Photo: Mari B. Robles López / Center for Investigative Journalism (CPI)
When reporters for Puerto Rico’s Centro de Periodismo Investigativo — its Center for Investigative Journalism — first published hundreds of pages of a leaked Telegram chat involving high-ranking officials, they had no idea this would lead to massive street protests and end in the governor’s resignation. This huge story followed the Center’s award-winning work exposing how the death toll from Hurricane Maria in 2017 was far in excess of what officials admitted.
CPI, a GIJN-member nonprofit newsroom with 10 full-time reporters and editors, published 889 pages of leaked documents in July. These featured messages from a private group chat on Telegram. The memes and texts exchanged in this chat by then-governor Ricardo Rosselló and his inner circle, including Cabinet members and top aides, painted a damning picture: The discussion included insults and derogatory remarks about many different people, among them singer Ricky Martin and San Juan Mayor Carmen Yulín Cruz, as well as jokes about the victims of Hurricane Maria. A few pages of this chat had previously leaked to the press, but the effect of the full 889 pages was explosive, showing a seeming disregard for many of the problems plaguing Puerto Ricans, from unemployment to hurricane recovery.
Just a few days after this initial bombshell, CPI published a second article, which revealed what it called “the corruption behind the chat.” This report outlined a complicated scheme whereby close collaborators of the governor allegedly pillaged public funds, with his knowledge. Several members of the Telegram chat were involved, according to CPI’s investigation.
These reports swiftly set off mass protests across the island, which culminated in Governor Rosselló announcing his resignation on July 24.
GIJN’s Gaelle Faure spoke to CPI’s executive editor Carla Minet to take stock of her busy summer and discuss what’s next for her team.
When you first published the leaked Telegram conversation, what reaction were you expecting?
Carla Minet: We knew that we would get a lot of traffic. But we didn’t have time to think about other possible outcomes, like the one that turned out to be the real one! We didn’t have time because once we got the document of the chat, and we scrolled through it, we knew we had to publish as fast as we could. It was explosive. So we were mostly thinking about the need to put that information out, with the proper reporting.
What can you tell us about how you obtained the Telegram conversation?
Minet: I can tell you that we had been working on an investigation for a few weeks at that point, and that this investigation included some of the chat members — at least four of them. So in that process, we made contact with a source that we knew had access to the chat. At that point, a few pages of the chat had already been leaked into different media outlets. So there was a sort of expectation that had been created about the complete 889 pages of the chat. Everyone was looking for them. We asked the source to give us the whole document, because the source initially wanted to filter specific pages. We said no. We said we needed to see the whole document, because we didn’t want to view only a partial document that could show things out of context. And also because we needed the whole document to corroborate parts of our investigation.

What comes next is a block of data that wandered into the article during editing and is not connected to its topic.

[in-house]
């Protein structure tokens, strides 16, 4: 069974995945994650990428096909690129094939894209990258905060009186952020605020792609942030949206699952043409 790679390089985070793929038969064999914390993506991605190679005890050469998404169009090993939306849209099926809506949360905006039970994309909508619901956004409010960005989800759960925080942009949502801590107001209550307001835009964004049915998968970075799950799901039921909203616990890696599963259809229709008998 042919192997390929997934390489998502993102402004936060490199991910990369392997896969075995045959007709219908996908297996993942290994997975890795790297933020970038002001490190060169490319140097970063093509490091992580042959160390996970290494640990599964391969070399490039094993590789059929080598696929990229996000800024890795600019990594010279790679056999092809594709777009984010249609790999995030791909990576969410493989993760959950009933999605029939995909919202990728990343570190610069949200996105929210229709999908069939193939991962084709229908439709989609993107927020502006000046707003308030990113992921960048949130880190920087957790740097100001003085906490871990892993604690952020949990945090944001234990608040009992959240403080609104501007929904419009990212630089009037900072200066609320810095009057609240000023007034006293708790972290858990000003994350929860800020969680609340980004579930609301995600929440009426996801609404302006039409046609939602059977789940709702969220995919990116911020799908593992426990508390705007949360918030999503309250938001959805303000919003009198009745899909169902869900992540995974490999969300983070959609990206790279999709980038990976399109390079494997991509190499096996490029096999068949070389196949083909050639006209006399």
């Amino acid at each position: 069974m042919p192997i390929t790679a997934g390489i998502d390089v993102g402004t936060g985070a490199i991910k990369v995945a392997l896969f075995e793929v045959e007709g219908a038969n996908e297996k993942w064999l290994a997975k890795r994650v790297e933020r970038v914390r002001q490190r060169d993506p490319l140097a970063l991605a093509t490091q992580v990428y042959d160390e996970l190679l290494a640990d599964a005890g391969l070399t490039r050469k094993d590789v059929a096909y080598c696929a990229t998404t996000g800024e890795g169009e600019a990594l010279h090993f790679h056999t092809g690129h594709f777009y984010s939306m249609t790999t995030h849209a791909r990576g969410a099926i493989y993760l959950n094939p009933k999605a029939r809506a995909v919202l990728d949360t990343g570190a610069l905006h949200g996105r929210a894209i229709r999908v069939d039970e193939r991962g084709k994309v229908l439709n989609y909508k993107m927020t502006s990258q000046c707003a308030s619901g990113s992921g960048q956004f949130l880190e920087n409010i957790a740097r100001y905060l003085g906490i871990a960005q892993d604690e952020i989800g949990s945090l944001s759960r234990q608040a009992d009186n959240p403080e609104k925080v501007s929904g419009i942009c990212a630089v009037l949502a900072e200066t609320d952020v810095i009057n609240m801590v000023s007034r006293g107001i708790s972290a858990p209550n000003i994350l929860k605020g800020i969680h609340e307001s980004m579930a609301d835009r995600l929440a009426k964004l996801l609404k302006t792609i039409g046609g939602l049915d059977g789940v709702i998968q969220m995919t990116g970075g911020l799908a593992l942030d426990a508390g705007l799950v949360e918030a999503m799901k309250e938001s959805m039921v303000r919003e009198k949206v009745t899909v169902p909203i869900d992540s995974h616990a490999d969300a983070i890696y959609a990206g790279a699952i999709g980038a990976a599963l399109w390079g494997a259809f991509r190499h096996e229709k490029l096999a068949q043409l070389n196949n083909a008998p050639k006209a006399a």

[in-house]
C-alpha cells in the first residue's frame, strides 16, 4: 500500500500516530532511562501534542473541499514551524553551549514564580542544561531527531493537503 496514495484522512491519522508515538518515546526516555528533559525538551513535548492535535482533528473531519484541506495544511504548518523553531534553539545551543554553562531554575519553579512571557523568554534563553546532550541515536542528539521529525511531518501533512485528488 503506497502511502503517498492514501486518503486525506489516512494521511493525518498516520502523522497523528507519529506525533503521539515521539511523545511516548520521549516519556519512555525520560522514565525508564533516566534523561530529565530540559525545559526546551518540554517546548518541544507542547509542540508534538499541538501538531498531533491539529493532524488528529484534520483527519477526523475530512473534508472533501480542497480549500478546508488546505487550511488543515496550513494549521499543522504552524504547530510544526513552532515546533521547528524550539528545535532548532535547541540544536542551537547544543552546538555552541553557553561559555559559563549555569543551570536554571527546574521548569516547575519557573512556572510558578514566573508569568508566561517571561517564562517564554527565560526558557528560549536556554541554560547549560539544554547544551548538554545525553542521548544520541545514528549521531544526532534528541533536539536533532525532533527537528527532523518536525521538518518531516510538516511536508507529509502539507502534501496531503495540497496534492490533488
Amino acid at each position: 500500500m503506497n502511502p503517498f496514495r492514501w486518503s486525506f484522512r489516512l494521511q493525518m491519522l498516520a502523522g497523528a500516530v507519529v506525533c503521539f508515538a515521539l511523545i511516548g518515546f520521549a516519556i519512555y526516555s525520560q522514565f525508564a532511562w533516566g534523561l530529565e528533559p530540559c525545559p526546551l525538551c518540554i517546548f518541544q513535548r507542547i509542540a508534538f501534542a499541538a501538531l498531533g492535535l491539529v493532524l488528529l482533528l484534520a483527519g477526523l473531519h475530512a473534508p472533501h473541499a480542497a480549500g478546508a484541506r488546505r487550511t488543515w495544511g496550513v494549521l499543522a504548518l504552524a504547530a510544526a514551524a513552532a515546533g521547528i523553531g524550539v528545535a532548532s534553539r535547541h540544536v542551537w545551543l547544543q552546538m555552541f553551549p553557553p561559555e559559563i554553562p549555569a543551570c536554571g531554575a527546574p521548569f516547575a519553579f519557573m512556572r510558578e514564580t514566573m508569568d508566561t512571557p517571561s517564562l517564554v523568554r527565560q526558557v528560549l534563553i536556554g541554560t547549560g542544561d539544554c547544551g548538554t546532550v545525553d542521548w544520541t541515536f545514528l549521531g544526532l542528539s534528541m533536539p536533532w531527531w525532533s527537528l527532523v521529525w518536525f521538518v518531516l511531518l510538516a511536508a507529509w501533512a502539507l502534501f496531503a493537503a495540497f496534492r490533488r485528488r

You decided to publish all 889 pages of the chat in its original format — emojis, GIFs, and all. Was it important to you that readers be able to see the conversation in its entirety?
Minet: Definitely. There were so many important conversations in there that were disrespectful or insulting — to so many different officials or artists or communities — that we thought it was very relevant that people saw the whole document. The tone, the complicity — that is something that is difficult to get if you don’t see the whole thread. It wouldn’t have been fair to just publish a few parts and keep hidden the rest of what was said. Since the beginning, we knew we had to publish it all.
Just a few days later, you published a major story about how members of the chat conversation had “pillaged public funds.” Can you tell me a little bit about the genesis of this investigation?
Minet: That investigation started a little over a month before it was published. We got curious because we heard a radio interview with Raúl Maldonado, who was the treasury secretary at the time, saying that there was a corruption network inside government agencies. Later that day, he was laid off by the governor. That was the spark that led us to formally initiate the investigation. From that point on, there were arrests of a few government officials by federal US authorities, like the secretary of education, Julia Keleher, and a top official in the health department, Angela Avila. So our investigation was aimed at connecting those dots and proving a hypothesis that we had: that the governor and his closest collaborators were involved and had knowledge of this corruption scheme.